This week's book giveaway is in the OO, Patterns, UML and Refactoring forum. We're giving away four copies of Refactoring for Software Design Smells: Managing Technical Debt and have Girish Suryanarayana, Ganesh Samarthyam & Tushar Sharma on-line! See this thread for details.
Unnsse, I've used Selenium which is the same idea as Watij in that it runs in a browser. (It uses a different browser - Firefox.) I like front end testing frameworks that run in the browser as that is where the "real" app runs.
Selenium is impressive (definitely check it out), but it does operate on a different level than HttpUnit. HttpUnit (and other, similar libraries like HtmlUnit and jWebUnit) are faster to set up and get going with, but they don't include tools that can create test code by watching a browser.
Unnsse, Selenium and Watij are both playback/record tools. Which means they support anything the browser can do.
You are correct that they are less "programmer" tools than HttpUnit, but that just means you are working at a higher level. Selenium provides hooks if you really want to write code. I find the playback/record mode easiest to use though.
Joined: Jan 23, 2002
Originally posted by Jeanne Boyarsky: Selenium and Watij are both playback/record tools. Which means they support anything the browser can do.
Actually, Watij is not a record/playback tool (or capture/replay or record/replay, whatever you want to call it). With Watij, just like with Selenium's "RC mode", you write tests by writing code and the code drives an actual browser instance. In the case of Watij, this is implemented by the Java code talking to the InternetExplorer COM object. In the case of Selenium, it's a bit more complex and involves the browser constantly downloading "commands" from an intermediary server.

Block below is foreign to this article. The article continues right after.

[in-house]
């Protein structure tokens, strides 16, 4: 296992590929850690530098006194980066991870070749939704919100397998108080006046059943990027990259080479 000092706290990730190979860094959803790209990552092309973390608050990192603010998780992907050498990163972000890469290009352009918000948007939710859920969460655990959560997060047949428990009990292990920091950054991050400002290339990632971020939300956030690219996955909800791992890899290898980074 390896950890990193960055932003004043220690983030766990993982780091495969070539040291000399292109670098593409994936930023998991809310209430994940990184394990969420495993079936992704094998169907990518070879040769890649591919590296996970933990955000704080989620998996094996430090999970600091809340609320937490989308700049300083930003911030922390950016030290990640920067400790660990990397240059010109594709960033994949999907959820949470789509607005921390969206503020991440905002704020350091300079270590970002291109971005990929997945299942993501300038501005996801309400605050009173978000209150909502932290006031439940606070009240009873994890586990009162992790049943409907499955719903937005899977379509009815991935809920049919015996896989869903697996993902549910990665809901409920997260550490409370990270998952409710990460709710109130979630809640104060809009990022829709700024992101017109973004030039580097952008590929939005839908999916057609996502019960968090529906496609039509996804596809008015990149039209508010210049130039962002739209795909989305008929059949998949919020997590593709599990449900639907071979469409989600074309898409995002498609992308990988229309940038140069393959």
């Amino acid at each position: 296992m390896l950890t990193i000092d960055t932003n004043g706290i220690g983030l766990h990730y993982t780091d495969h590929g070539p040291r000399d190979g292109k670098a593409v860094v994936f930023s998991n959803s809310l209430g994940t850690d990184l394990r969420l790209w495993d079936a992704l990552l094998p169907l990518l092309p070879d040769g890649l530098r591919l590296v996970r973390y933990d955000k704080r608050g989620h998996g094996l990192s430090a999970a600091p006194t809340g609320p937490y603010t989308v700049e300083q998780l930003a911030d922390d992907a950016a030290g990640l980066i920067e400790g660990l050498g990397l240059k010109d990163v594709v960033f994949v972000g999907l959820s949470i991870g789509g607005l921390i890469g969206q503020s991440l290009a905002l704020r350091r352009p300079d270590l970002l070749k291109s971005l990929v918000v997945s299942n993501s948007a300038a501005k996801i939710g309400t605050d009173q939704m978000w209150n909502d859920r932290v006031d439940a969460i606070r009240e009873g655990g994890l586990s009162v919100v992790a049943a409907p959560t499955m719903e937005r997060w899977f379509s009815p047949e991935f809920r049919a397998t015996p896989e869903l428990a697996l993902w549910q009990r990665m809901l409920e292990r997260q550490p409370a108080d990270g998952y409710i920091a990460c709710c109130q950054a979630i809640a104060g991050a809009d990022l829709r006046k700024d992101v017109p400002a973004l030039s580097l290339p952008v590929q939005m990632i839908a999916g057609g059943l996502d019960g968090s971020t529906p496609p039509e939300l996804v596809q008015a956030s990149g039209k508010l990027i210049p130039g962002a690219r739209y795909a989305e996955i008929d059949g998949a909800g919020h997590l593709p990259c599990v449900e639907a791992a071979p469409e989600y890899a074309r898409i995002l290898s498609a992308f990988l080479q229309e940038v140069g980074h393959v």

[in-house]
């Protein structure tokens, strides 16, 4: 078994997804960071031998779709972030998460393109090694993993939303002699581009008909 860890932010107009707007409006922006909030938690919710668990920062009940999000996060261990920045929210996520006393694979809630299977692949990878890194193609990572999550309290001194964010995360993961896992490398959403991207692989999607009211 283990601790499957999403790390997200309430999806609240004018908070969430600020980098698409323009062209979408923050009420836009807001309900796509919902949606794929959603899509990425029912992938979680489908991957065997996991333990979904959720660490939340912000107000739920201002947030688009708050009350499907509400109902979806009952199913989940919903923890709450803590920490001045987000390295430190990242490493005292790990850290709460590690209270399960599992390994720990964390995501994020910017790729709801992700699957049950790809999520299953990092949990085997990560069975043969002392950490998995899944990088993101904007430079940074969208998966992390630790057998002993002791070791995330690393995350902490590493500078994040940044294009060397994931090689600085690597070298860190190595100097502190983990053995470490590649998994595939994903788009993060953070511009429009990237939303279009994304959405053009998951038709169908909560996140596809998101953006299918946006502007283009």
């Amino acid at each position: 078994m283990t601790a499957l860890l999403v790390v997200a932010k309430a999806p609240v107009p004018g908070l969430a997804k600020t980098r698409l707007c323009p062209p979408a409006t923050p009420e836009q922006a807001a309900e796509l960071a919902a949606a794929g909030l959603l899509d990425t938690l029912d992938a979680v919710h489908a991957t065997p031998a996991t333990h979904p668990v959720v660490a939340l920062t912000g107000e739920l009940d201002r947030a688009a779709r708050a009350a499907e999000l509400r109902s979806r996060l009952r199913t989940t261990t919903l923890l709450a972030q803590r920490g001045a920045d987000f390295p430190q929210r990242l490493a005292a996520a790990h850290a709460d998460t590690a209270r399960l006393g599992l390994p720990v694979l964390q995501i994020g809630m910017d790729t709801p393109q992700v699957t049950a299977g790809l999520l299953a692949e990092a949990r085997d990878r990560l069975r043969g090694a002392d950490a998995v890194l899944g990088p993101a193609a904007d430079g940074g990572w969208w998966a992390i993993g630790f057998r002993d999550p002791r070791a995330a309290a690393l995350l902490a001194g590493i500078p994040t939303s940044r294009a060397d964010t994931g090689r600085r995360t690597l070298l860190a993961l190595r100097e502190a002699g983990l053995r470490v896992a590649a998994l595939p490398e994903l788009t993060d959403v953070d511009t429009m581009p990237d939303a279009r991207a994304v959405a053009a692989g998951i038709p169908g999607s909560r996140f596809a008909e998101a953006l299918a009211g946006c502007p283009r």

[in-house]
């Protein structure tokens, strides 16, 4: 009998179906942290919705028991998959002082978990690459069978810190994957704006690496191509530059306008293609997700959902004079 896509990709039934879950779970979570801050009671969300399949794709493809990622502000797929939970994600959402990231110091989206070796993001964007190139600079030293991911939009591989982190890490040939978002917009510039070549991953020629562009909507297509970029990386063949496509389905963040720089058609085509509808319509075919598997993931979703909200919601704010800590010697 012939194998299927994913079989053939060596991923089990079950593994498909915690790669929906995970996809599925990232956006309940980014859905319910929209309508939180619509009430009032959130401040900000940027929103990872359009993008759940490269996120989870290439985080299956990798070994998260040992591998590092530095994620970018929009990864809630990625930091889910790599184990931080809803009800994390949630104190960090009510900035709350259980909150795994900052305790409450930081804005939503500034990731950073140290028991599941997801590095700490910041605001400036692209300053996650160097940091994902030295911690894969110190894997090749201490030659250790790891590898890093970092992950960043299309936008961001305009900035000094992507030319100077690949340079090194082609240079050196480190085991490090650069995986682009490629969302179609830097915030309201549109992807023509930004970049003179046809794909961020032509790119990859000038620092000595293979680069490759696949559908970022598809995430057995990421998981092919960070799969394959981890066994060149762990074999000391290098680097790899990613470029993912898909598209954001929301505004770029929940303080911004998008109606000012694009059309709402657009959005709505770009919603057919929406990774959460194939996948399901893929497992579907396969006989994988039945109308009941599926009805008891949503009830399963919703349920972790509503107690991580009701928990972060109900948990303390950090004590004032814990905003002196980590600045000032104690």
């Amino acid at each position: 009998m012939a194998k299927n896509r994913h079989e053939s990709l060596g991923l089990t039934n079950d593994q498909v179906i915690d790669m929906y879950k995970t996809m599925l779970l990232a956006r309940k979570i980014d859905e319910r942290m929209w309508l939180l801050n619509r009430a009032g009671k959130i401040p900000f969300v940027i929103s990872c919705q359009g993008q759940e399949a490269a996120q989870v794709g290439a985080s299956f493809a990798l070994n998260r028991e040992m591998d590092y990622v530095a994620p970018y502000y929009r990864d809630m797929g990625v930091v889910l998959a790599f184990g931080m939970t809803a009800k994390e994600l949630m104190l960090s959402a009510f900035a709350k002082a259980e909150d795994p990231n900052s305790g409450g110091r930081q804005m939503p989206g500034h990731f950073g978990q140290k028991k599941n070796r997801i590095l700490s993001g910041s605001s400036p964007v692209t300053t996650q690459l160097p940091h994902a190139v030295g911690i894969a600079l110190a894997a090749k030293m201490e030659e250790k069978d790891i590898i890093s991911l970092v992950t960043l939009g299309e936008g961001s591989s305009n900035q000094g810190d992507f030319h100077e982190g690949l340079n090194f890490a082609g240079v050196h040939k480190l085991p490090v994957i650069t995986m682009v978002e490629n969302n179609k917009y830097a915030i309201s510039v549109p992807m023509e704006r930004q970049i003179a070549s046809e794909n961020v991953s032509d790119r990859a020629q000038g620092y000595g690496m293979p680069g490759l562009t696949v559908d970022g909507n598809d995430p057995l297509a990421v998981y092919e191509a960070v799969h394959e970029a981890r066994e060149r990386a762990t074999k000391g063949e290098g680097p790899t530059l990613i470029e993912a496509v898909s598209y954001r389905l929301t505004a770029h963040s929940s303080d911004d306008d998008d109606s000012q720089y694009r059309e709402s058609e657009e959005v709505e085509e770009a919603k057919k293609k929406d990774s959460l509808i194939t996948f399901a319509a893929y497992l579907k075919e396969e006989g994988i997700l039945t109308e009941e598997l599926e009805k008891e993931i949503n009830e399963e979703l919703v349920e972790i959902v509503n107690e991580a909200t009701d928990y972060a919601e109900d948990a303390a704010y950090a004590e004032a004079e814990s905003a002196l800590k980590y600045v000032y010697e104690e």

author & internet detective
In particular, watij is effectively a java clone of the ruby-based tool watir (one reason why the name of the original one sounds so much better)
One good way to find out what watij is all about is actually to read about watir.
And, of course, don't forget to add the original watir to your scriptable functional testing tools shortlist. Our test guys love watir, and have taken to scripting tests (and automating data loads, etc.) with it like ducks to, err, watir
Consideration to be taken care of, while using Watij :
1. Runs for IE till now, and NOT for any other browser. 2. Runs on Windows environment only 3. A JUNIT Wrapper over watij script may be a good way of execution. instead of beanshell. 4. Finally all can be automated in ANT build.
Joined: Jan 23, 2002
Originally posted by Unnsse Khan: In regards to Fitnesse, Selenium, Watij, HttpUnit, etc. - what I am seeking is a way to run one of these as a Ant target. Is this possible?
Of the above tools I've run Fit (not Fitnesse), Selenium and HttpUnit through Ant. For Fit, I basically used the <exec/> task and for Selenium and HttpUnit I used the <junit/> task (driving Selenium and HttpUnit from JUnit tests).